Literacy as a Leisure Activity Free-Time Preferences of Older Children and Young Adolescents Research Article
Research Article  |   April 01, 2005
Literacy as a Leisure Activity
 
Author Affiliations & Notes
  • Marilyn A. Nippold
    University of Oregon, Eugene
  • Jill K. Duthie
    University of Oregon, Eugene
  • Jennifer Larsen
    University of Oregon, Eugene
  • Corresponding author: e-mail: nippold@uoregon.edu
Article Information
Development / School-Based Settings / Normal Language Processing / Attention, Memory & Executive Functions / Research Articles
Research Article   |   April 01, 2005
Literacy as a Leisure Activity
Language, Speech, and Hearing Services in Schools, April 2005, Vol. 36, 93-102. doi:10.1044/0161-1461(2005/009)
History: Received April 5, 2004 , Accepted May 12, 2004
 
Language, Speech, and Hearing Services in Schools, April 2005, Vol. 36, 93-102. doi:10.1044/0161-1461(2005/009)
History: Received April 5, 2004; Accepted May 12, 2004
Web of Science® Times Cited: 28

Purpose: Literacy plays an important role in the development of language in school-age children and adolescents. For example, by reading a variety of books, magazines, and newspapers, students gain exposure to complex vocabulary, and reading becomes a prime opportunity for learning new words. Despite the importance of reading for lexical development, little is known about the pleasure reading habits of today’s youth. The first goal of this investigation was to examine the preferences of older children and young adolescents with respect to reading as a leisure-time activity and its relationship to other free-time options that are likely to compete for their attention. The second goal was to examine the amount of time that young people spend reading for pleasure each day and the types of materials they most enjoy reading. The third goal was to determine if preferences for free-time activities and reading materials would evince age- and gender-related differences during the period of development from late childhood through early adolescence (ages 11–15 years). The findings could serve as a reference point for understanding what is reasonable to expect of students during this age range.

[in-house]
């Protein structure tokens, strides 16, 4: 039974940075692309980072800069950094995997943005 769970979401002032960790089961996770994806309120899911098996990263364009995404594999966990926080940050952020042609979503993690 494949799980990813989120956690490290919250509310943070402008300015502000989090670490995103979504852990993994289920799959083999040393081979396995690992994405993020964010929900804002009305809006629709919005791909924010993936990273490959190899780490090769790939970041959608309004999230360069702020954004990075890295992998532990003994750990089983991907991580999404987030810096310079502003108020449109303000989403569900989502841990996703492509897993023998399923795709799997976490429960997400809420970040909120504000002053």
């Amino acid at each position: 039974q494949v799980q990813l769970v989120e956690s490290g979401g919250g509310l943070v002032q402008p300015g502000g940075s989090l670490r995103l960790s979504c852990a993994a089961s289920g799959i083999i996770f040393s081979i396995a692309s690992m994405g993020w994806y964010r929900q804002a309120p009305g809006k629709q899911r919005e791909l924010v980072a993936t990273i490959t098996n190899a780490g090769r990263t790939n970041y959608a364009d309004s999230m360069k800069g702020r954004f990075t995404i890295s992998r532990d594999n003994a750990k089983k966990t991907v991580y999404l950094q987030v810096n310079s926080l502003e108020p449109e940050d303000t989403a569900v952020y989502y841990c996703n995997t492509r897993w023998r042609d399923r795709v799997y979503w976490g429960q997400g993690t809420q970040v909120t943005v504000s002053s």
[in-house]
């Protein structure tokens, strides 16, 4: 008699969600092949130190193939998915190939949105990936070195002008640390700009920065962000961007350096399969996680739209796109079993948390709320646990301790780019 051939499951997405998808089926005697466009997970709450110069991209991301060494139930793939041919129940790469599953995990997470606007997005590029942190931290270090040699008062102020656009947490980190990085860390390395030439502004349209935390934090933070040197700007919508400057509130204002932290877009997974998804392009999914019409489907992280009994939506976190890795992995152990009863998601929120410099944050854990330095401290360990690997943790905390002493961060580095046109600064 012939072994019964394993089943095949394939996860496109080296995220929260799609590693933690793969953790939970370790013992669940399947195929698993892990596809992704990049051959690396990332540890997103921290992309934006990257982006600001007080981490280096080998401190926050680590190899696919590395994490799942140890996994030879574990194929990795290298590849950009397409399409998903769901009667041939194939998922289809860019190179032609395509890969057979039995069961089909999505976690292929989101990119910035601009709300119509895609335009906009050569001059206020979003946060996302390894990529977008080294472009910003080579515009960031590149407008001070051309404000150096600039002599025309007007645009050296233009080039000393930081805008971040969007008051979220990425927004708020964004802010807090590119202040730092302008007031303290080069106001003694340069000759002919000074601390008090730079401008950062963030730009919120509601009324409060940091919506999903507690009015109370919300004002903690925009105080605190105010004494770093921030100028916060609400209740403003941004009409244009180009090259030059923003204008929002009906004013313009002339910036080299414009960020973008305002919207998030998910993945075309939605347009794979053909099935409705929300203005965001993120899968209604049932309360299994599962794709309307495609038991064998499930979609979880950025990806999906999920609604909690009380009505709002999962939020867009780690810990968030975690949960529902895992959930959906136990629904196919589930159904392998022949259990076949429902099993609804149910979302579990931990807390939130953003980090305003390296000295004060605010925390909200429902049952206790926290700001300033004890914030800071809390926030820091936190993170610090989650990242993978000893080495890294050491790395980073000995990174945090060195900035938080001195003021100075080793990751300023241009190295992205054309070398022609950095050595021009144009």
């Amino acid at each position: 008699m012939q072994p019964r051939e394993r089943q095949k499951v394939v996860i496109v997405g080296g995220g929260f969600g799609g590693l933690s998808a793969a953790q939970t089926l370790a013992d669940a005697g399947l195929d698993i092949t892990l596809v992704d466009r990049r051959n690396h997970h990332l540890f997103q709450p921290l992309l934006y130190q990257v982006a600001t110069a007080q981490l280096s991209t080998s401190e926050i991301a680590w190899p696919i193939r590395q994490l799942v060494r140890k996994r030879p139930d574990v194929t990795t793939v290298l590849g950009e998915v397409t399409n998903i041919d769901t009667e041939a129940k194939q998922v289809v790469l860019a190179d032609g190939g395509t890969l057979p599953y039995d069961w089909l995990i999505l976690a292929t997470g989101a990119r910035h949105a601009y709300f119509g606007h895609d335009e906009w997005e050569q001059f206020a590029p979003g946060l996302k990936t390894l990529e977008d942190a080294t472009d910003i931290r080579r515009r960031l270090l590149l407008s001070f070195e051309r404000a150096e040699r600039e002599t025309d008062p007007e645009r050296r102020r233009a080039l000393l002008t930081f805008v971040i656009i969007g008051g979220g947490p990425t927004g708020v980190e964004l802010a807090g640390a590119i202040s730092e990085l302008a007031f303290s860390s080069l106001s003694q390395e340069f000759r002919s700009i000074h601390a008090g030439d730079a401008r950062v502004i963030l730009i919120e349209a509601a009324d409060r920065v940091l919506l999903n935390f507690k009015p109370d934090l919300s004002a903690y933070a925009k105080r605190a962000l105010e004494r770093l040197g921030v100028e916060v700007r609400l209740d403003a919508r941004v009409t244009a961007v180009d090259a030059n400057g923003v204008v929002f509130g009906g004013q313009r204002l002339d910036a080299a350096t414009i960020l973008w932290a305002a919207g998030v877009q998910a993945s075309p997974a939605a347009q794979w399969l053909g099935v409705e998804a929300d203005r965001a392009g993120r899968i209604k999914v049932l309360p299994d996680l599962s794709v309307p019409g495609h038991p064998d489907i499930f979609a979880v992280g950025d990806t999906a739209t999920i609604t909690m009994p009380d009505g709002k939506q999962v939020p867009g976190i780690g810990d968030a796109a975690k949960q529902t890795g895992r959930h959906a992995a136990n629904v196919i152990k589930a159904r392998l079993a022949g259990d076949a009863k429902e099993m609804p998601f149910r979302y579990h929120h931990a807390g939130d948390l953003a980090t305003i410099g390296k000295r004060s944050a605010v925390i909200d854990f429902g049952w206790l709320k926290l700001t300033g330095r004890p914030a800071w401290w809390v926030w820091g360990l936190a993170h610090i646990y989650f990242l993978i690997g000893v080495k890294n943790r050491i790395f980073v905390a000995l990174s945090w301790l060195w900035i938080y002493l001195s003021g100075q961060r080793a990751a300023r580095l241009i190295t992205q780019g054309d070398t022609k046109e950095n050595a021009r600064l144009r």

Method: The participants were 100 sixth graders (mean age=11;7 [years;months]) and 100 ninth graders (mean age=14;8) attending public schools in western Oregon. Each group contained an equal number of boys and girls, all of whom spoke English as their primary language and were considered to be typical achievers. All participants completed a survey concerning their preferred free-time activities and reading materials. They also reported the average amount of time they spent reading for pleasure each day.

Results: The most popular free-time activities were listening to music/going to concerts, watching television or videos, playing sports, and playing computer or video games. Least preferred activities were cooking, running or walking, writing, and arts and crafts. Reading was moderately popular. The most popular reading materials were magazines, novels, and comics; least popular were plays, technical books, and newspapers. Interest in pleasure reading declined during this age range (11–15 years), and boys were more likely than girls to report that they spentno time reading for pleasure.

Clinical Implications: Given the importance of reading tolexical development in school-age children and adolescents, reading should be promoted as a leisure activity during these years. School-based speech-language pathologists (SLPs), in their role as language consultants, can benefit from understanding the pleasure-reading patterns of today’s youth. It is especially important for SLPs to monitor these patterns in students who have language disorders, as it is common for these young people to experience deficits in reading and in lexical development. Fortunately, much can be done in school settings to encourage strong literacy habits in all students if SLPs work collaboratively with teachers, principals, psychologists, librarians, parents, and students. Suggestions are offered for ways to encourage young people to spend more time reading for pleasure.

ACKNOWLEDGMENTS
We express sincere gratitude to the children and adolescents who participated in this research project and to the teachers and administrators who granted permission for the project to take place at their schools and who helped to schedule the testing sessions.
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